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Various small Unix utilities for ~/bin

branch: master
README.md

unix-utilities

Various small Unix utilities for ~/bin

All of them have been written by me, except ~/bin/rename by Larry Wall which I'm bundling with the rest for convenience since a lot of Unix boxes don't have it.

These are all meant to work on OSX. Most but not all will work on other Unix distributions. If you have patches to make them work elsewhere, send them via pull request or another convenient method.

Individual utilities

annotate_sgf

It uses Gnu Go debug mode to annotate your go game in SGF. It will find a lot of tactical mistakes for most games by kyu players.

Usage:

annotate_sgf <game.sgf>

Output saved to annotated- in the same directory as .

See: http://t-a-w.blogspot.com/2009/08/get-better-at-go-with-gnugo.html

colcut

Cuts long lines to specific number of characters for easy previewing.

colcut 80 < file.xml

convert_to_png

Converts various image formats to PNG. Mostly useful for mass conversion, for example when you have a directory with 100 svg files dir/file-001.svg to dir/file-100.svg:

convert_to_png dir/*.svg

will convert them all.

countdown

Counts down time, then optionally runs a command.

countdown 60
countdown 60 open rickroll.mp3

dedup_files

Deletes duplicate files in huge directories by hash, with some optimization to avoid unnecessary hashing.

Usage:

dedup_files <dir1> <dir2><...

For example:

dedup_files my_little_pony_wallpapers/

which will work pretty well even if you have 100GB of My Little Pony wallpapers.

Files in eariler directories on the list, or with earlier filenames have priority to remain.

diffschemas

Gives diff of mysql schemas.

Do dump mysql schema use:

mysqldump -uuser -ppassword -h hostname --where 0=1 database >schema.sql

Then run:

diffschemas schema_1.sql schema_2.sql

which will strip garbage like autoincrement counters and give you clean diff.

e

This utility has extremely short name since it's meant to be used as your primary way to call text editor.

If you give it a path containing /, or file with such name exists in current directory, it will call your editor on that file.

Otherwise - it will search your $PATH for this file, and execute your editor on it, avoiding opening binaries, and other false positives.

This is extremely helpful if you have a ton of scripts you edit a lot.

These two commands achieve similar effect:

mate `which foo`

e foo

except e is shorter, doesn't force you to think about paths, will expand all symlinks in name (avoiding issues like accidentally editing the same file under different name in two editor window), and won't accidentally open binaries.

Editor it will use is $E_EDITOR, then $EDITOR, then TextMate if neither variable is specified. $E_EDITOR variable is provided in case you want to set up them as:

export E_EDITOR=mate
export EDITOR="mate -w"

since git and other such tools require waiting flag.

flickr_find

Find Creative Commons licenced photos on flickr.

Usage example:

flickr_find cute kittens

flickr_get

Download best quality version of a photo from flickr and annotate it with proper file name.

Usage example:

flickr_get http://www.flickr.com/photos/pagedooley/386303100/

which will be saved as ~/Downloads/naughty_cat_by_kevin_dooley_from_flickr_cc-by.jpg

fix_permissions

Removes executable flag from files which shouldn't have it. Useful for archives that went through a Windows system, zip archive, or other system not aware of Unix executable flag.

It doesn't turn +x flag, only removes it if a file neither starts with #!, nor is an executable according to file utility.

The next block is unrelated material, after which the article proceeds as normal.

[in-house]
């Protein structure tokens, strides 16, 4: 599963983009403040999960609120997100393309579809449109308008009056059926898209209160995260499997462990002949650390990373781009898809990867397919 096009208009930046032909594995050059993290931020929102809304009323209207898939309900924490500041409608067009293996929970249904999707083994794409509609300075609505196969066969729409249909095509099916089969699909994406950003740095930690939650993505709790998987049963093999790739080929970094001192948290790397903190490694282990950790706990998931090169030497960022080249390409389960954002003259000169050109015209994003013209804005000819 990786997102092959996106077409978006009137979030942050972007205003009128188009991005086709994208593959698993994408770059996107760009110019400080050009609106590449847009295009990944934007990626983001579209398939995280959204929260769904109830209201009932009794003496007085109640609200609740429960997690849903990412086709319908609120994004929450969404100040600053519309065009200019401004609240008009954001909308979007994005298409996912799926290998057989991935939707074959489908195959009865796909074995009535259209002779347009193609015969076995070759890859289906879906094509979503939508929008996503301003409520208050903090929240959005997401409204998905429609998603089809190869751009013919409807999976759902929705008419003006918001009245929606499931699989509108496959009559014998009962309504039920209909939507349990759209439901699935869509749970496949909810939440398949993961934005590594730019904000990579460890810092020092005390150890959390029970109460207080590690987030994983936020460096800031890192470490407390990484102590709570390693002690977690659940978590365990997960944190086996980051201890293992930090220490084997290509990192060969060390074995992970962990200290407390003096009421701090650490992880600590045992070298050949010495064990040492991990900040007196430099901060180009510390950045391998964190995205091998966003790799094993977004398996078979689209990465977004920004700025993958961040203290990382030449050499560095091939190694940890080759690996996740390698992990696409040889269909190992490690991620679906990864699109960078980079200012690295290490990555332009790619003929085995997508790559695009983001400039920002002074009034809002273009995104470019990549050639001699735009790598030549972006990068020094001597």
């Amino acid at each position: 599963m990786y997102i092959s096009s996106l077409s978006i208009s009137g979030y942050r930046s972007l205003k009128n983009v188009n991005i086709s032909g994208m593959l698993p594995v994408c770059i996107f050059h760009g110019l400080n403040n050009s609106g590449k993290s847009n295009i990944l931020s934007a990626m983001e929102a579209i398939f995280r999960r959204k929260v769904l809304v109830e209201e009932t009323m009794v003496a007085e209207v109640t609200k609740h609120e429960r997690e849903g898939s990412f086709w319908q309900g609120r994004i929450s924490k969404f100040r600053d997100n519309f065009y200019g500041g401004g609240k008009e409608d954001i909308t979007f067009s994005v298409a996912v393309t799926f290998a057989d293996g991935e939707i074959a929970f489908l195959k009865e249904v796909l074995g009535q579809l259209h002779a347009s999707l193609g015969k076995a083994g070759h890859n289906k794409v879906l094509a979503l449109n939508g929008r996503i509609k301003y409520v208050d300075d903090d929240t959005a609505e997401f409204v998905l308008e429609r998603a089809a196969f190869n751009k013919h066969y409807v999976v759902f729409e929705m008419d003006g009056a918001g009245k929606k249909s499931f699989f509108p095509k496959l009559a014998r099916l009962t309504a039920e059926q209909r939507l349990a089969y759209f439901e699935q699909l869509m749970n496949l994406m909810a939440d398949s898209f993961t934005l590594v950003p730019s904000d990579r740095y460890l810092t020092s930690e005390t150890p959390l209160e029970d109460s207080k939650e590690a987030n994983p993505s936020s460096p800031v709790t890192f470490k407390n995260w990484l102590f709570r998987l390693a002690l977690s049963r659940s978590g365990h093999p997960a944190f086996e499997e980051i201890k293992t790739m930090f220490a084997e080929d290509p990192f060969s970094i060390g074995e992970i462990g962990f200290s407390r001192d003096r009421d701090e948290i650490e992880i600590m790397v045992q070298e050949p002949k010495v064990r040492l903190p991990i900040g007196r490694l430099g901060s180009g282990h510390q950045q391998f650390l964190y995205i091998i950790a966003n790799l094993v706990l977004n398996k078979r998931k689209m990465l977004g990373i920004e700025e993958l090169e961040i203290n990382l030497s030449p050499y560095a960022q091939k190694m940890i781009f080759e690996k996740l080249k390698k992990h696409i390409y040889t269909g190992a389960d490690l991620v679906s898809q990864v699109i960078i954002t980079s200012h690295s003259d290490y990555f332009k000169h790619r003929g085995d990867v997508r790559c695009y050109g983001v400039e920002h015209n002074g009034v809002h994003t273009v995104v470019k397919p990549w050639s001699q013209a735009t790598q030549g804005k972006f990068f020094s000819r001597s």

Usage:

fix_permissions ~/Downloads

If no parameters are passed, it fixes permissions in current directory.

git_hash

Hash contents of current git repository. It is useful when multiple branches can have same contents.

Usage example:

git_hash ~/repository
git_hash # will hash current directory

gzip_stream

Pipe through it to gzip log without having infinitely long buffers.

Usage example:

my_server | gzip_stream > log.gz

If you use regular gzip the last few hundred lines will be in memory indefinitely, so you won't be able to see what's going on in log.gz without killing the server, even if it happened yesterday. gzip_stream flushes every 5s (easily configurable), sacrificing tiny amount of compression quality for huge amount of convenience.

See: http://t-a-w.blogspot.com/2010/07/synchronized-compressed-logging-unix.html

lastfm_status

Find what your friends have been listening to recently.

Usage example:

lastfm_status some_user

It requires magic-xml gem.

media_size

Calculates total size of a media directory

Requires exiftool program. EXIF information it uses is not guaranteed to be correct.

Usage:

media_size some_podcasts/
media_size some_music_album/
media_size some_movie/

-t option also prints totals:

media_size -t some_movie/ another_movie/ third_movie/

namenorm

Safely normalizes file names replacing upper case characters and spaces with lower case characters and underlines.

Usage:

namenorm ~/Downloads/*

openmany

Runs open command on multiple files, either as command line arguments, or one-per-line in STDIN.

It uses OSX open command for OSX, or xdg-open on Linux.

You can also pass arguments to open, either by separating arguments from files by -- or else everything starting from - is considered an argument.

Usage:

openmany <urls.txt
openmany *.pdf
openmany -g *.pdf
openmany -a 'Google Chrome' -- *.pdf

osx_suspend

Quickly lock out your OSX session.

osx_screensaver

Turn on OSX screensaver (will lock out your OSX session depending on your settings)

pomodoro

Count downs 25 minutes (or however many you specify as command line argument), printing countdown on command line, and when it's over turning volume to maximum and playing selected sound.

Usage:

pomodoro   # 25 minutes
pomodoro 5 # 5 minutes

See: https://en.wikipedia.org/wiki/Pomodoro_Technique

Setting volume and playing sound assume OSX commands, but I'm sure you'll be able to figure out Linux equivalents.

pub

Fixes directory tree by making it publicly readable and editable by you.

Very useful when fixing permissions on files you just unpacked from an archive, since many archive formats store stupid permissions (like read only on directories) inside, which is a bad idea for everything except backups.

Usage:

pub file.txt
pub directory/

process_gplus_takeout

Converts a directory of Google+ posts taken from Google takeout to a single HTML file, sorted by publication date, keeping only original posts and attachments (links, images etc.), without comments and other stuff.

Usage:

process_gplus_takeout Stream/ output.html

progress

Displays progress for piped file.

Usage examples:

   cat /dev/urandom | progress | gzip  >/dev/null
   progress -l <file.txt | upload

By default it's in bytes mode. Use -l to specify line mode.